Since the oil shocks of the 1970s, the United States has all but phased out oil as a source of electricity, replacing it with nuclear. Because of its status as a domestic fuel source, the hedge provided by nuclear electricity against foreign fuel dependence is irreplaceable in U.S. energy security policy.

The same can be said for many countries in Europe. Neither region can afford to lose the domestic electricity supply, or the protection against volatile international energy markets, provided by a strong nuclear component in the energy portfolio.

Nations around the world have agreed that prudent measures to limit greenhouse gas emissions may be necessary to forestall their possible negative effect on the climate. So far, many nations in Europe and the United States have disagreed on how to implement those limitations, including whether nuclear electricity should play a role. Arguably, neither Europe nor the United States will be in a position to meet the emission targets contained in the Kyoto Protocol without continuing to operate existing nuclear energy plants. In fact, increased nuclear generation is likely to be necessary.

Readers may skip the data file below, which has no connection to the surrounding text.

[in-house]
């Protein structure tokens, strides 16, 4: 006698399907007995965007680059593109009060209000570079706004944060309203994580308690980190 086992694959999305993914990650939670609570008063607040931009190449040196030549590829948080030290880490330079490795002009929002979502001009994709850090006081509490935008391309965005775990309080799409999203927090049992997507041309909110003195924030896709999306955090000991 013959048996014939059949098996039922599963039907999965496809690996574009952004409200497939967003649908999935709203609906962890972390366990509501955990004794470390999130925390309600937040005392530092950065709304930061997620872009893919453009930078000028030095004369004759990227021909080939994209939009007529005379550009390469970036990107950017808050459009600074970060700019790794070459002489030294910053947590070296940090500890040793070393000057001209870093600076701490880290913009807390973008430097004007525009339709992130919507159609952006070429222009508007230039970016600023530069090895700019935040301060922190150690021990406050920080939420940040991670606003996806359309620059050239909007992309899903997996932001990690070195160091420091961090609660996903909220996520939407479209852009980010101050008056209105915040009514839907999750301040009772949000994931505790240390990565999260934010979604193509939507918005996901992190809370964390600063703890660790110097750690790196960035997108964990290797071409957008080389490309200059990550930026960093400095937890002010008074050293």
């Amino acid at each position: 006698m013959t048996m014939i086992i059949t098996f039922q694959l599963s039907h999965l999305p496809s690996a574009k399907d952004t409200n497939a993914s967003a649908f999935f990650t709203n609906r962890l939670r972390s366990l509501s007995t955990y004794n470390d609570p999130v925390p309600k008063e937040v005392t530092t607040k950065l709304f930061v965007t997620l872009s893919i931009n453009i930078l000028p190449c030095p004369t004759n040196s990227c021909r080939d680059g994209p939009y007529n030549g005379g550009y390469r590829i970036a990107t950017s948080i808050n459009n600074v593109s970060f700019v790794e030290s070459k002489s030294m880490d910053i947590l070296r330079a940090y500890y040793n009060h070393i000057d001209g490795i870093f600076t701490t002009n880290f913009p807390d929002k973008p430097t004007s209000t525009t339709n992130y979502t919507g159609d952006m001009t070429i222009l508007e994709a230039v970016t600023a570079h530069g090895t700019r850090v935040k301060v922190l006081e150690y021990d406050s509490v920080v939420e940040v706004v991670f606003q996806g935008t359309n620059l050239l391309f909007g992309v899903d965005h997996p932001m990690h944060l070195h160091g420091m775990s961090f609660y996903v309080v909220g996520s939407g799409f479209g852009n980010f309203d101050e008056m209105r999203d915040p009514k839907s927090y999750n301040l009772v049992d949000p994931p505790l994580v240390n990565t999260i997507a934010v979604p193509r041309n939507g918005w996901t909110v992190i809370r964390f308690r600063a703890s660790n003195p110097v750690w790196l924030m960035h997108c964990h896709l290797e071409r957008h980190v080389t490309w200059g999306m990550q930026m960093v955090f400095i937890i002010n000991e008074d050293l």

For example, the one nation likely to meet the voluntary target of 1990 emission levels by 2000 set out in the Rio Treaty is Britain. Over the last decade, Britain's nuclear electricity output increased by almost 10 percent. Although not commonly acknowledged, the carbon dioxide eliminated by switching from coal to nuclear (beyond that achieved by switching to natural gas) made Britain's nuclear industry a key element in its success.

In the United States, using nuclear electricity in place of the likely fossil alternatives avoids 168 million tons of carbon annually (about 500 million tons of carbon dioxide). The numbers are comparable for Europe. This vital tool in combating global warming should be used as effectively as possible on both sides of the Atlantic if we are to demonstrate to the developing world that we take our climate change commitments seriously.